Nicholas Karlin

Indie Bands With a Mission started with a healthy dose of youthful idealism – and a cookbook.

Clarissa Villondo and Maria Deloso first took on the challenge of feeding the hungry back in 2009 when they were still in high school.

As avid concert-goers and bakers, the two friends devised a unique community service project.

They collected local bands’ favorite recipes and gathered them into handmade cookbooks, artfully crafted with scrapbook paper, embroidery floss and glue.

The books sold for $10 each. All proceeds were donated to local food banks.

Then, in 2010, Villondo and Deloso decided to hold a concert to draw more attention to their project.

“We realized we enjoyed doing shows more than making cookbooks,” Villondo said.

They have been organizing donation-only shows to benefit nonprofits that address hunger and homelessness in the District ever since.

An IBWAM cookbook. Photo Courtesy of Maria Deloso.

A recent concert to benefit an after-school program for homeless teens was their ninth and latest effort.

On the night of March 1, fans packed an Arlington record shop, the CD Cellar, to hear three local folk bands: the Boundary Stones, Will Wrigley, and Oust. There was a lot of energy in the grassroots atmosphere.

“We realized we really do like the more DIY (do it yourself) venues. DIY and DIT (do it together),” Villondo explained.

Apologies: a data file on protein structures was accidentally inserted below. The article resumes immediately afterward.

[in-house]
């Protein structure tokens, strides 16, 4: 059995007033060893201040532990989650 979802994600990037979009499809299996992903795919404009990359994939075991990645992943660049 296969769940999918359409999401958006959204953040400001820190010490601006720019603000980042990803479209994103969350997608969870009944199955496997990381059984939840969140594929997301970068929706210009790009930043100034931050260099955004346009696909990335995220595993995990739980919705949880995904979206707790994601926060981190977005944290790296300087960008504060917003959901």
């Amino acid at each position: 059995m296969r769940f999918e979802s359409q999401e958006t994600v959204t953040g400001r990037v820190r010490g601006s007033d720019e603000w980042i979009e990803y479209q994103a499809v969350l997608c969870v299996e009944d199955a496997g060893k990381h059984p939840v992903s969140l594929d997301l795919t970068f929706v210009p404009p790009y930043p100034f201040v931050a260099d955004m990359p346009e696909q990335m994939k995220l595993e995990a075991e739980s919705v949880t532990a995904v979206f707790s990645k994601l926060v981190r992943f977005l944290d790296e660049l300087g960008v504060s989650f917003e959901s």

A repurposed streetlamp lit the performers at the front of the crowded shop. A banjo, accordion, harmonica, trumpet, xylophone and mandolin all lent their tones.

Between donated CD sales profits from Oust and the plastic jack-o-lantern and ceramic mugs set out to collect contributions, $210.00 was raised to fund a tutoring program run by Sasha Bruce Youthwork, a D.C.-based nonprofit that helps homeless and runaway young people.

George Burton, an AmeriCorps VISTA volunteer who serves as volunteer coordinator at Sasha Bruce approached Indie Bands with a Mission about having a benefit show. A local musician himself, Burton encountered Villondo at a concert and was impressed with Indie Bands with a Mission and eager to collaborate. The March 1 show was the second show the organization has staged for Sasha Bruce

“I’ve been involved with the D.C. music scene for over four years now,” Burton said. “I’m proud to bring that to the table and connect that network to a great cause like Sasha Bruce Youthwork.”